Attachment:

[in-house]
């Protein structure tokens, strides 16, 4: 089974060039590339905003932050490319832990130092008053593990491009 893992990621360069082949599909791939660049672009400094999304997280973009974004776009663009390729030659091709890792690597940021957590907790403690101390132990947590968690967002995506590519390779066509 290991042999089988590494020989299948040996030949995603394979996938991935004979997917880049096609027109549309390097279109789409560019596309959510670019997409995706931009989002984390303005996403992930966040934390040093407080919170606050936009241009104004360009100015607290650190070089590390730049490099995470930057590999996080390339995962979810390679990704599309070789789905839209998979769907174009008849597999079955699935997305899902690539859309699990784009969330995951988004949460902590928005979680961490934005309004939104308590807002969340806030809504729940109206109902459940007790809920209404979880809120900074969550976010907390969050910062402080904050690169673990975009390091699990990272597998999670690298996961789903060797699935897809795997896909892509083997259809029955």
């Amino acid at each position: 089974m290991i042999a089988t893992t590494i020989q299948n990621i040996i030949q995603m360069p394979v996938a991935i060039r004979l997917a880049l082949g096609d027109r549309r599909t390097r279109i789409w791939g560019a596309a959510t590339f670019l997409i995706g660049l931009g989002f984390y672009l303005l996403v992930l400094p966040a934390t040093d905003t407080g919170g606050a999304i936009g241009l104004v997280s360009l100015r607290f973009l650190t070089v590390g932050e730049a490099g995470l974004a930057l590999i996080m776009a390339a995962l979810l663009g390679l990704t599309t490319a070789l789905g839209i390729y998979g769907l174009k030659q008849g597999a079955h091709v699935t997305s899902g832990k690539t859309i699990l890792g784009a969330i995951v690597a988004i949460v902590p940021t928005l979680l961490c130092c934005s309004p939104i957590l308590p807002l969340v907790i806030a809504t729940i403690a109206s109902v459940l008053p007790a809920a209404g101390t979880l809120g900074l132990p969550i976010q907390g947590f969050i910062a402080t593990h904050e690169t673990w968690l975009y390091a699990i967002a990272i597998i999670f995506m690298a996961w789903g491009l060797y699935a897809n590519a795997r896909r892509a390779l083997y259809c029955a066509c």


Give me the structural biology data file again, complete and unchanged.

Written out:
[in-house]
């Protein structure tokens, strides 16, 4: 089974060039590339905003932050490319832990130092008053593990491009 893992990621360069082949599909791939660049672009400094999304997280973009974004776009663009390729030659091709890792690597940021957590907790403690101390132990947590968690967002995506590519390779066509 290991042999089988590494020989299948040996030949995603394979996938991935004979997917880049096609027109549309390097279109789409560019596309959510670019997409995706931009989002984390303005996403992930966040934390040093407080919170606050936009241009104004360009100015607290650190070089590390730049490099995470930057590999996080390339995962979810390679990704599309070789789905839209998979769907174009008849597999079955699935997305899902690539859309699990784009969330995951988004949460902590928005979680961490934005309004939104308590807002969340806030809504729940109206109902459940007790809920209404979880809120900074969550976010907390969050910062402080904050690169673990975009390091699990990272597998999670690298996961789903060797699935897809795997896909892509083997259809029955």
């Amino acid at each position: 089974m290991i042999a089988t893992t590494i020989q299948n990621i040996i030949q995603m360069p394979v996938a991935i060039r004979l997917a880049l082949g096609d027109r549309r599909t390097r279109i789409w791939g560019a596309a959510t590339f670019l997409i995706g660049l931009g989002f984390y672009l303005l996403v992930l400094p966040a934390t040093d905003t407080g919170g606050a999304i936009g241009l104004v997280s360009l100015r607290f973009l650190t070089v590390g932050e730049a490099g995470l974004a930057l590999i996080m776009a390339a995962l979810l663009g390679l990704t599309t490319a070789l789905g839209i390729y998979g769907l174009k030659q008849g597999a079955h091709v699935t997305s899902g832990k690539t859309i699990l890792g784009a969330i995951v690597a988004i949460v902590p940021t928005l979680l961490c130092c934005s309004p939104i957590l308590p807002l969340v907790i806030a809504t729940i403690a109206s109902v459940l008053p007790a809920a209404g101390t979880l809120g900074l132990p969550i976010q907390g947590f969050i910062a402080t593990h904050e690169t673990w968690l975009y390091a699990i967002a990272i597998i999670f995506m690298a996961w789903g491009l060797y699935a897809n590519a795997r896909r892509a390779l083997y259809c029955a066509c």